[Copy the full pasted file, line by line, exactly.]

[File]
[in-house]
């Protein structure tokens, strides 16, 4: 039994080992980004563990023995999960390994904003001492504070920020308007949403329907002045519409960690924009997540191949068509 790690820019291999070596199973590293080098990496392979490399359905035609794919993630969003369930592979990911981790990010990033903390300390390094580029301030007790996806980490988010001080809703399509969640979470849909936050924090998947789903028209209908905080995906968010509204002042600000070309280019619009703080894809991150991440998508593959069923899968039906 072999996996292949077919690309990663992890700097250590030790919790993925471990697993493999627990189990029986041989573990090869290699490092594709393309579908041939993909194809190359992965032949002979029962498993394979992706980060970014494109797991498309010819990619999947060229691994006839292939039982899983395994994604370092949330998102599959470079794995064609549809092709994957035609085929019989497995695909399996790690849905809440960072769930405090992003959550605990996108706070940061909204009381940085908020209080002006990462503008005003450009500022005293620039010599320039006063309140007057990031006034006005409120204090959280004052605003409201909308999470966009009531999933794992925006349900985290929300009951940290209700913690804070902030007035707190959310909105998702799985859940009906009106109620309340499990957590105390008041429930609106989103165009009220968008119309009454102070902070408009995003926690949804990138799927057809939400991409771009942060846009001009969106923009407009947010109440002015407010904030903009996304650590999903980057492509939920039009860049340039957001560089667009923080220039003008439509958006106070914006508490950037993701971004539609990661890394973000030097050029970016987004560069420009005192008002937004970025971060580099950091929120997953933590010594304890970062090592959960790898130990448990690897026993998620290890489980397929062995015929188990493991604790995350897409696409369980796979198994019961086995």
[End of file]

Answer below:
[in-house]
């Protein structure tokens, strides 16, 4: 039994080992980004563990023995999960390994904003001492504070920020308007949403329907002045519409960690924009997540191949068509 790690820019291999070596199973590293080098990496392979490399359905035609794919993630969003369930592979990911981790990010990033903390300390390094580029301030007790996806980490988010001080809703399509969640979470849909936050924090998947789903028209209908905080995906968010509204002042600000070309280019619009703080894809991150991440998508593959069923899968039906 072999996996292949077919690309990663992890700097250590030790919790993925471990697993493999627990189990029986041989573990090869290699490092594709393309579908041939993909194809190359992965032949002979029962498993394979992706980060970014494109797991498309010819990619999947060229691994006839292939039982899983395994994604370092949330998102599959470079794995064609549809092709994957035609085929019989497995695909399996790690849905809440960072769930405090992003959550605990996108706070940061909204009381940085908020209080002006990462503008005003450009500022005293620039010599320039006063309140007057990031006034006005409120204090959280004052605003409201909308999470966009009531999933794992925006349900985290929300009951940290209700913690804070902030007035707190959310909105998702799985859940009906009106109620309340499990957590105390008041429930609106989103165009009220968008119309009454102070902070408009995003926690949804990138799927057809939400991409771009942060846009001009969106923009407009947010109440002015407010904030903009996304650590999903980057492509939920039009860049340039957001560089667009923080220039003008439509958006106070914006508490950037993701971004539609990661890394973000030097050029970016987004560069420009005192008002937004970025971060580099950091929120997953933590010594304890970062090592959960790898130990448990690897026993998620290890489980397929062995015929188990493991604790995350897409696409369980796979198994019961086995």